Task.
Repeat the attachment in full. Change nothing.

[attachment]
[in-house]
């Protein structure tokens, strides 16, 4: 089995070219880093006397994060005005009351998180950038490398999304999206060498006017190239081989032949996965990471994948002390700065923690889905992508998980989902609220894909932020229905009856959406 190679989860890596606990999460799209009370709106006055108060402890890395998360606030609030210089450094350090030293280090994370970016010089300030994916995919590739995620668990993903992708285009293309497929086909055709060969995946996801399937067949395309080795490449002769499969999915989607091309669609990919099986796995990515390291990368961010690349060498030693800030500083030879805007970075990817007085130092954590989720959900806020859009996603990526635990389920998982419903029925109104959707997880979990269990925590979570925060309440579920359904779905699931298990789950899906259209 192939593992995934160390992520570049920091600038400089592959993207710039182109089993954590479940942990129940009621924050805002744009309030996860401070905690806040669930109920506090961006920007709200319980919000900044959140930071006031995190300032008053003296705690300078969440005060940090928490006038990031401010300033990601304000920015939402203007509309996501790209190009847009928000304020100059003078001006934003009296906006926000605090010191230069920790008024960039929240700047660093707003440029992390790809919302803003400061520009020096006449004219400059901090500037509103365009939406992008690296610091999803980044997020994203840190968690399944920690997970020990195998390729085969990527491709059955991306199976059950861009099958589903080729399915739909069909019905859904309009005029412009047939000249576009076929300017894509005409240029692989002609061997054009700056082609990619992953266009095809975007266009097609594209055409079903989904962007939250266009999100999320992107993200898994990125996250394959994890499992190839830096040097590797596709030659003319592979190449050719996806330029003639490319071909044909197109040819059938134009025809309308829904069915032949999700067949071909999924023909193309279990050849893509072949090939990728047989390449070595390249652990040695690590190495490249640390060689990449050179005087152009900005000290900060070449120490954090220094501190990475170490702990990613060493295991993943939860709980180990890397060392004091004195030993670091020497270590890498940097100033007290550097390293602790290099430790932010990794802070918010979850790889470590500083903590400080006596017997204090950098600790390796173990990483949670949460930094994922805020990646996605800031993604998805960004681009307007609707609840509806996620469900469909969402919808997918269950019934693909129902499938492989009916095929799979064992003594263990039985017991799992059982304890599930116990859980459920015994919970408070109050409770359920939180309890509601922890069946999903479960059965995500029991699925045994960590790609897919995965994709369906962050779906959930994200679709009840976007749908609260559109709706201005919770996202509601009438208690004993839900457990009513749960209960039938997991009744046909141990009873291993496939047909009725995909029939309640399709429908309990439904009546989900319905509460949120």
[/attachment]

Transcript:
[in-house]
């Protein structure tokens, strides 16, 4: 089995070219880093006397994060005005009351998180950038490398999304999206060498006017190239081989032949996965990471994948002390700065923690889905992508998980989902609220894909932020229905009856959406 190679989860890596606990999460799209009370709106006055108060402890890395998360606030609030210089450094350090030293280090994370970016010089300030994916995919590739995620668990993903992708285009293309497929086909055709060969995946996801399937067949395309080795490449002769499969999915989607091309669609990919099986796995990515390291990368961010690349060498030693800030500083030879805007970075990817007085130092954590989720959900806020859009996603990526635990389920998982419903029925109104959707997880979990269990925590979570925060309440579920359904779905699931298990789950899906259209 192939593992995934160390992520570049920091600038400089592959993207710039182109089993954590479940942990129940009621924050805002744009309030996860401070905690806040669930109920506090961006920007709200319980919000900044959140930071006031995190300032008053003296705690300078969440005060940090928490006038990031401010300033990601304000920015939402203007509309996501790209190009847009928000304020100059003078001006934003009296906006926000605090010191230069920790008024960039929240700047660093707003440029992390790809919302803003400061520009020096006449004219400059901090500037509103365009939406992008690296610091999803980044997020994203840190968690399944920690997970020990195998390729085969990527491709059955991306199976059950861009099958589903080729399915739909069909019905859904309009005029412009047939000249576009076929300017894509005409240029692989002609061997054009700056082609990619992953266009095809975007266009097609594209055409079903989904962007939250266009999100999320992107993200898994990125996250394959994890499992190839830096040097590797596709030659003319592979190449050719996806330029003639490319071909044909197109040819059938134009025809309308829904069915032949999700067949071909999924023909193309279990050849893509072949090939990728047989390449070595390249652990040695690590190495490249640390060689990449050179005087152009900005000290900060070449120490954090220094501190990475170490702990990613060493295991993943939860709980180990890397060392004091004195030993670091020497270590890498940097100033007290550097390293602790290099430790932010990794802070918010979850790889470590500083903590400080006596017997204090950098600790390796173990990483949670949460930094994922805020990646996605800031993604998805960004681009307007609707609840509806996620469900469909969402919808997918269950019934693909129902499938492989009916095929799979064992003594263990039985017991799992059982304890599930116990859980459920015994919970408070109050409770359920939180309890509601922890069946999903479960059965995500029991699925045994960590790609897919995965994709369906962050779906959930994200679709009840976007749908609260559109709706201005919770996202509601009438208690004993839900457990009513749960209960039938997991009744046909141990009873291993496939047909009725995909029939309640399709429908309990439904009546989900319905509460949120």